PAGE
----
“The huge guardian of death / laying upon half-eaten bones in his gory cave / horrifies the bloodless ghosts with eternal barking”*

Even if you can persuade someone that these are stories and that there is nothing there for the dead to fear, another fright comes over you. For they fear going to the underworld no less than they fear going nowhere.”

Mors contemni debet magis quam solet. Multa enim de illa credidimus. Multorum ingeniis certatum est ad augendam eius infamiam. Descriptus est carcer infernus et perpetua nocte oppressa regio, in qua

Ingens ianitor Orci

Ossa super recubans antro semesa cruento,

Aeternum latrans exsangues terreat umbras.

Etiam cum persuaseris istas fabulas esse nec quicquam defunctis superesse, quod timeant, subit alius metus. Aeque enim timent, ne apud inferos sint, quam ne nusquam.

*From Vergil’s Aeneid.

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A Banquet of Learning; A Dinner No-Show

Cicero Topica V

“But because I have welcomed someone eager for a feast of learning, I shall prepare it so well that there will be some leftovers rather than allow you to leave still hungry for more….”

Sed quoniam avidum hominem ad has discendi epulas recepi, sic accipiam, ut reliquiarum sit potius aliquid quam te hinc patiar non satiatum discedere.

Pliny the Younger to Septimius Clarus (Letter 15)

“Who do you think you are?! You agree to come do dinner…but you don’t come? The judgment is passed: You must pay my cost to a penny, and this is not moderate. All was set out: a lettuce for each, three snails, two eggs, wine with honey chilled with snow—for you should include this too among the highest expense since it dissolves on the plate—and there were olives, beets, pickles, onions and countless other things no less neat.

You would have heard a comedy or a reader or a singer of all of them, given my generosity. But you went where I don’t know, preferring oysters, a sow’s belly, sea-urchins, and Spanish dancers. You will suffer for this, somehow, believe me. You did something bad to one of us, certainly to me, but perhaps to yourself too. How much we played, laughed, and studied! You might eat better food at many homes, but nowhere will you eat so enjoyably, simply, and freely. In sum: try me: and if later you don’t excuse yourself from another’s meal, you can always lie to me again. Goodbye!”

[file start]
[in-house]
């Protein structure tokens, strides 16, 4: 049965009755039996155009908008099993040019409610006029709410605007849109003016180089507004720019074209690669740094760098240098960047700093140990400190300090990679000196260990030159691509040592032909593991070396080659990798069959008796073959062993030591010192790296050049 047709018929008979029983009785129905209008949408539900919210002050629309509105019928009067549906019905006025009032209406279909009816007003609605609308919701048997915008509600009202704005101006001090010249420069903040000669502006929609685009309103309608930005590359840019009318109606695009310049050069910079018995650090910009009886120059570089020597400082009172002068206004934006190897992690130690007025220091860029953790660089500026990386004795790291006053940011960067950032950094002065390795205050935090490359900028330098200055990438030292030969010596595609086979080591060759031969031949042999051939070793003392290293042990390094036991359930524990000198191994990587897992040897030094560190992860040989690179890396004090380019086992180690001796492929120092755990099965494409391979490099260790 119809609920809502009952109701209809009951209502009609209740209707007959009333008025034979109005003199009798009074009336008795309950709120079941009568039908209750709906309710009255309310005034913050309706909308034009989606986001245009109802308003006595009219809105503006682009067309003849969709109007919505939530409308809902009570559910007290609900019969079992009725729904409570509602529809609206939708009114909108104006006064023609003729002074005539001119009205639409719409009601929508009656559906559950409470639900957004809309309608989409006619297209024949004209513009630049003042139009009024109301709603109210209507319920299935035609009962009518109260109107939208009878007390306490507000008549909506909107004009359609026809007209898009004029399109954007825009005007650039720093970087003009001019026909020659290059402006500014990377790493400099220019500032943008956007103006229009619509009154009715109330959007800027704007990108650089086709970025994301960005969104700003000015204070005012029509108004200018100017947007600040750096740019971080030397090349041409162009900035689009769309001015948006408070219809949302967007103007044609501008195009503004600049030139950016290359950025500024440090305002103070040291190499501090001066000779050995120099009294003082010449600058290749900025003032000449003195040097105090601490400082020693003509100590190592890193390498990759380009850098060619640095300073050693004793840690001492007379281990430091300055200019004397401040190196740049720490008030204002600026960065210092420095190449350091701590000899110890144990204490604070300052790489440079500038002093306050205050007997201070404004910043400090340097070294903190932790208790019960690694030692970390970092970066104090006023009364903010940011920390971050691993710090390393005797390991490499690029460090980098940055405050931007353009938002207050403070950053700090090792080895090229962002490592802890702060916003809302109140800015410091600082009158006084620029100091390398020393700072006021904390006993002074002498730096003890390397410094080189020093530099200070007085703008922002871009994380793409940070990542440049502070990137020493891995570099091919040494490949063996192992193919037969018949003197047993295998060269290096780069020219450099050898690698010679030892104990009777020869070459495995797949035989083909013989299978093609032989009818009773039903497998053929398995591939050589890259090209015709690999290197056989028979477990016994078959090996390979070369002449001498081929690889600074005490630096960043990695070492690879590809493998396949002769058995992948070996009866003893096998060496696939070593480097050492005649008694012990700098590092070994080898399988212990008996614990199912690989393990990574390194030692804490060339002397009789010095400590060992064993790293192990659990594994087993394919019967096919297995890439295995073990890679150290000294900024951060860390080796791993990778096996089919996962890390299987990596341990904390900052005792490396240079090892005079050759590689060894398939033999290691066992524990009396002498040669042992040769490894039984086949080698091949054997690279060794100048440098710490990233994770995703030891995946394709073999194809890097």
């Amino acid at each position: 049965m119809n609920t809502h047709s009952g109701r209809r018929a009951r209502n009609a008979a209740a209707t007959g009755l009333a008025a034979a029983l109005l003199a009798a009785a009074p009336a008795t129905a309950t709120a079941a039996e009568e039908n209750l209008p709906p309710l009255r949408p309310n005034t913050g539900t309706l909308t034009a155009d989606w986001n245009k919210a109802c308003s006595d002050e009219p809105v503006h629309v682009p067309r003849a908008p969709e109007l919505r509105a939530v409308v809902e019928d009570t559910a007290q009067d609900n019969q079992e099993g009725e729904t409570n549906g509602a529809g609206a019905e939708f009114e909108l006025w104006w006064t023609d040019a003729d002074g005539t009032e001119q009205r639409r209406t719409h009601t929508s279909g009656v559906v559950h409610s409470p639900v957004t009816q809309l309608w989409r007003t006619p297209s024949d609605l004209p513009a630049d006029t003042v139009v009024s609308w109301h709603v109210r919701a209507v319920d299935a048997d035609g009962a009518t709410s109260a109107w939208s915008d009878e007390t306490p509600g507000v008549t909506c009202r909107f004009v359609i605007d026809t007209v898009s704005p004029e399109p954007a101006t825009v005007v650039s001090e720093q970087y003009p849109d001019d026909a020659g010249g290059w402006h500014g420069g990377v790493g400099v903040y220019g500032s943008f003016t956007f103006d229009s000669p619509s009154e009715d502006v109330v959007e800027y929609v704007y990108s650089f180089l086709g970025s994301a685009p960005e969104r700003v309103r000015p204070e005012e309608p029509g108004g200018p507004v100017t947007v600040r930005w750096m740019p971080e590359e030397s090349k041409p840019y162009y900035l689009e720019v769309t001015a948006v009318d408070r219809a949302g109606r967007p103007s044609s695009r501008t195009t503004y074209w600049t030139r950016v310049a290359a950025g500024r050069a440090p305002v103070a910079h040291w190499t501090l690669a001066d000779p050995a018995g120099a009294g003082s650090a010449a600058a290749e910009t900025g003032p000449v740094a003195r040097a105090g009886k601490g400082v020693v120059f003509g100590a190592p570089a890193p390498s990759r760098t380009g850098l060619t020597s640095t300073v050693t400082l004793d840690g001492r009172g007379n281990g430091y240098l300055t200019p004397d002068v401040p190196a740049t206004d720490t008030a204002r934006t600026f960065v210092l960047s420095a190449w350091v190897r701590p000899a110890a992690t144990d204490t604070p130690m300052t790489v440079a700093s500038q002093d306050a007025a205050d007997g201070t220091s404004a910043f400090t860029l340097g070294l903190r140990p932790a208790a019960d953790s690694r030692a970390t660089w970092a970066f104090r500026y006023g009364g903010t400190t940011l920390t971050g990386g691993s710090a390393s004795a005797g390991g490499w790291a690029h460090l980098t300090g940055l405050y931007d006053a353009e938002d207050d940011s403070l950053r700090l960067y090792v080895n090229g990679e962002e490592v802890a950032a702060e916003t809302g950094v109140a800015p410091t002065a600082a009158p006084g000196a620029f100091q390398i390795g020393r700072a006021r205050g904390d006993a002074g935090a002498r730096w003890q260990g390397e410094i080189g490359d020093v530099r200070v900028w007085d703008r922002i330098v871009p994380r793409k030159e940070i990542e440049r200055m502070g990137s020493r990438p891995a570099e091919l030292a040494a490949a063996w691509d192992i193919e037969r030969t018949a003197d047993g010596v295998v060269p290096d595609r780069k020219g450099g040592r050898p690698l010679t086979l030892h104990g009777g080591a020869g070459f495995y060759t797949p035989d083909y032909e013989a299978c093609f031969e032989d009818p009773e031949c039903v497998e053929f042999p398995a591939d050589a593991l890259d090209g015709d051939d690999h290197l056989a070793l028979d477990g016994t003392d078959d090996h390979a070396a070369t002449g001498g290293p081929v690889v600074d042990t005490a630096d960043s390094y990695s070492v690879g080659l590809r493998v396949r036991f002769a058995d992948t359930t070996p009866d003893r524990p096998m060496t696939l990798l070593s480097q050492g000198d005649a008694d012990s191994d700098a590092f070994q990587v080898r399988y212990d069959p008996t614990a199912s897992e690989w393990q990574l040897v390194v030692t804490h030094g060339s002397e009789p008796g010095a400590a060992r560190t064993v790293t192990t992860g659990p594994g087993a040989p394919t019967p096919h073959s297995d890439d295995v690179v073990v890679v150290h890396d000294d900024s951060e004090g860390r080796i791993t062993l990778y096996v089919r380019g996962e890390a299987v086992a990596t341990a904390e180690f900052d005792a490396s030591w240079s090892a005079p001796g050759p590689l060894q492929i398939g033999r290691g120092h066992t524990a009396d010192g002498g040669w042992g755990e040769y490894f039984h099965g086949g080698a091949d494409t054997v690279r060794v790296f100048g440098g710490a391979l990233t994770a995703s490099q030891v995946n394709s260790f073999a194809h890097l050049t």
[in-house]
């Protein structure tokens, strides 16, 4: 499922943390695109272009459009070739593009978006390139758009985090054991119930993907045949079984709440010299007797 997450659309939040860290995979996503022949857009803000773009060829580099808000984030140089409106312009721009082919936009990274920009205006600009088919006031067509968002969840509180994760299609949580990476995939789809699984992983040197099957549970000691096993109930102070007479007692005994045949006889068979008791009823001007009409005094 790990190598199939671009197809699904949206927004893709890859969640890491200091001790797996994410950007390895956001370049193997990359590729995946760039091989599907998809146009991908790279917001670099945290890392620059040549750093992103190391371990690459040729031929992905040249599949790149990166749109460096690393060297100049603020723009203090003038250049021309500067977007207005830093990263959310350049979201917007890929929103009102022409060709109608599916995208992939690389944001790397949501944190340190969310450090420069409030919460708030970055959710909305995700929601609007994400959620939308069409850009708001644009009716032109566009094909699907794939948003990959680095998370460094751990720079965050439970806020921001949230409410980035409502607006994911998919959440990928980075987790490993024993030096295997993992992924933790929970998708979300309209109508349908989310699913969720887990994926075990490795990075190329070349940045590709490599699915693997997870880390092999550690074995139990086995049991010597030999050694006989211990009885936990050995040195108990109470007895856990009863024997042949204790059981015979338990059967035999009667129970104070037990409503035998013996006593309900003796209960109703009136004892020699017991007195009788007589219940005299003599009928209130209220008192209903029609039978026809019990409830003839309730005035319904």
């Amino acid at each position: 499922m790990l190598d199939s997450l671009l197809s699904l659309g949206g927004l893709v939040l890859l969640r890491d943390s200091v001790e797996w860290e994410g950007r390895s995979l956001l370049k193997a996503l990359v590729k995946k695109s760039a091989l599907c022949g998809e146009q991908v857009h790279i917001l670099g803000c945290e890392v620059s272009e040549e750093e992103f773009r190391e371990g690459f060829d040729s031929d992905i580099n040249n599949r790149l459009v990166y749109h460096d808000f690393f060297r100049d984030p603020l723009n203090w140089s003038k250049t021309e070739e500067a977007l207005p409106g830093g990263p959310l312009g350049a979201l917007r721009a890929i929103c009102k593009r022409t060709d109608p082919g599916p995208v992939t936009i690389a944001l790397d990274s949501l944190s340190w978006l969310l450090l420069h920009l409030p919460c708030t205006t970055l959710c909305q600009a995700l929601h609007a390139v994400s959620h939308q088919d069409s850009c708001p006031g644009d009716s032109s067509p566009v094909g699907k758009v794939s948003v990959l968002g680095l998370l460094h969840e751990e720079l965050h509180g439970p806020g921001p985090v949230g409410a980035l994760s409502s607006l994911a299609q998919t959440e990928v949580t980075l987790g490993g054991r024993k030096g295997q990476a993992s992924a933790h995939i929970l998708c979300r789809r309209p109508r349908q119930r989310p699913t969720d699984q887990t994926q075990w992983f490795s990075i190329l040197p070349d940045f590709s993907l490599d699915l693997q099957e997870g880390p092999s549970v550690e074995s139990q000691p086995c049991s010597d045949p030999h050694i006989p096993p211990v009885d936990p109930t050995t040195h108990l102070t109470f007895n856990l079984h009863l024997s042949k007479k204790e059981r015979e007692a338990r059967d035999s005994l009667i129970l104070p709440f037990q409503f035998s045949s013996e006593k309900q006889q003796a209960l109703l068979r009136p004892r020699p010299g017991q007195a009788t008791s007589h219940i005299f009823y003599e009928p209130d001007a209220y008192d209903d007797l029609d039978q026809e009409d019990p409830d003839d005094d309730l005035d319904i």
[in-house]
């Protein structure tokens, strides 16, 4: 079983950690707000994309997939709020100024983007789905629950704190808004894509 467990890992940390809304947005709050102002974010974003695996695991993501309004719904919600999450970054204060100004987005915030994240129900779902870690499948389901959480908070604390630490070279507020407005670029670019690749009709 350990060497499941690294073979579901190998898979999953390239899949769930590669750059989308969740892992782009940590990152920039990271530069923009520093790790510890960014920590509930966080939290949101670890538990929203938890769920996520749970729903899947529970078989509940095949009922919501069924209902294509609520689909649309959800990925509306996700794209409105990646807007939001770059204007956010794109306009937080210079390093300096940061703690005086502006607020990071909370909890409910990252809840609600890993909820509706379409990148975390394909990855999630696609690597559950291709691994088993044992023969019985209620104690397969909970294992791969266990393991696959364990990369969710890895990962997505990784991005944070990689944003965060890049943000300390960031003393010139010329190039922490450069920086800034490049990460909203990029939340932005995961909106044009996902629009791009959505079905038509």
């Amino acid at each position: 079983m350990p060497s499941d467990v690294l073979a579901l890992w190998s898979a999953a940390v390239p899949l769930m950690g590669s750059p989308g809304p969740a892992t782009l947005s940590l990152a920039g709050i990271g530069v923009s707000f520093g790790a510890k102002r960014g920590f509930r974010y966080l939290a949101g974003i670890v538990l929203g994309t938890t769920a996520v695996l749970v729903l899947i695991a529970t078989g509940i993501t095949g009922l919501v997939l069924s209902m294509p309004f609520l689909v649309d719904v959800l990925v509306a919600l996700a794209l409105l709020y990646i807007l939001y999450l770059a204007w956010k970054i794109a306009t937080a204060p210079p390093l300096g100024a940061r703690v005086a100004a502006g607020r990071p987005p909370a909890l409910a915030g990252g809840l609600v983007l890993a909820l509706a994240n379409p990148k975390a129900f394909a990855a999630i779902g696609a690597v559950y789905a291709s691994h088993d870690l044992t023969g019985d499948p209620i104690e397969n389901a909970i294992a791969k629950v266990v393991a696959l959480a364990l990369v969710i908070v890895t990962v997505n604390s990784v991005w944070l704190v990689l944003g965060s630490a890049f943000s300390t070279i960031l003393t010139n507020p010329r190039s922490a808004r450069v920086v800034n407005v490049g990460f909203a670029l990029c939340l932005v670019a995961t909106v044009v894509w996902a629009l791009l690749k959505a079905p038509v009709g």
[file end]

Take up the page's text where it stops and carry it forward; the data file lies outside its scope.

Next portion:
Plinius Septicio Claro Suo S.

Heus tu! promittis ad cenam, nec venis? Dicitur ius: ad assem impendium reddes, nec id modicum. Paratae erant lactucae singulae, cochleae ternae, ova bina, halica cum mulso et nive (nam hanc quoque computabis, immo hanc in primis quae perit in ferculo), olivae betacei cucurbitae bulbi, alia mille non minus lauta. Audisses comoedos vel lectorem vel lyristen vel (quae mea liberalitas) omnes. At tu apud nescio quem ostrea vulvas echinos Gaditanas maluisti. Dabis poenas, non dico quas. Dure fecisti: invidisti, nescio an tibi, certe mihi, sed tamen et tibi. Quantum nos lusissemus risissemus studuissemus! Potes adparatius cenare apud multos, nusquam hilarius simplicius incautius. In summa experire, et nisi postea te aliis potius excusaveris, mihi semper excusa. Vale.

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Fresco from Pompeii

The Best People Sickness Can Make

Pliny The Younger, Letters, 7.26

“A friend’s sickness has lately reminded me that we are the best people when we are sick. Does greed or lust ever bother a sick person? They are not controlled by their desires or their love of honors. They don’t care about wealth and think whatever little bit they have is enough, because they will leave it behind! The sick remember the gods and realize they are mortal. They don’t feel envy or awe or contempt for other people. Slander doesn’t attract or encourage the sick and all they dream of are baths and fountains.

These are the end of their concerns, the object of their prayers. And they promise that will be enough if they are lucky to survive. I can now say briefly and clearly what the philosophers try to convey in so many endless words: When we’re healthy we should strive to be the kind of people we promised to be when we were sick. Goodbye!”

Nuper me cuiusdam amici languor admonuit, optimos esse nos dum infirmi sumus. Quem enim infirmum aut avaritia aut libido sollicitat? Non amoribus servit, non adpetit honores, opes neglegit et quantulumcumque, ut relicturus, satis habet. Tunc deos tunc hominem esse se meminit, invidet nemini, neminem miratur neminem despicit, ac ne sermonibus quidem malignis aut attendit aut alitur: balinea imaginatur et fontes.

Haec summa curarum, summa votorum mollemque in posterum et pingue destinat vitam. Possum ergo quod plurimis verbis plurimis etiam voluminibus philosophi docere conantur, ipse breviter tibi mihique praecipere, ut tales esse sani perseveremus, quales nos futuros profitemur infirmi. Vale.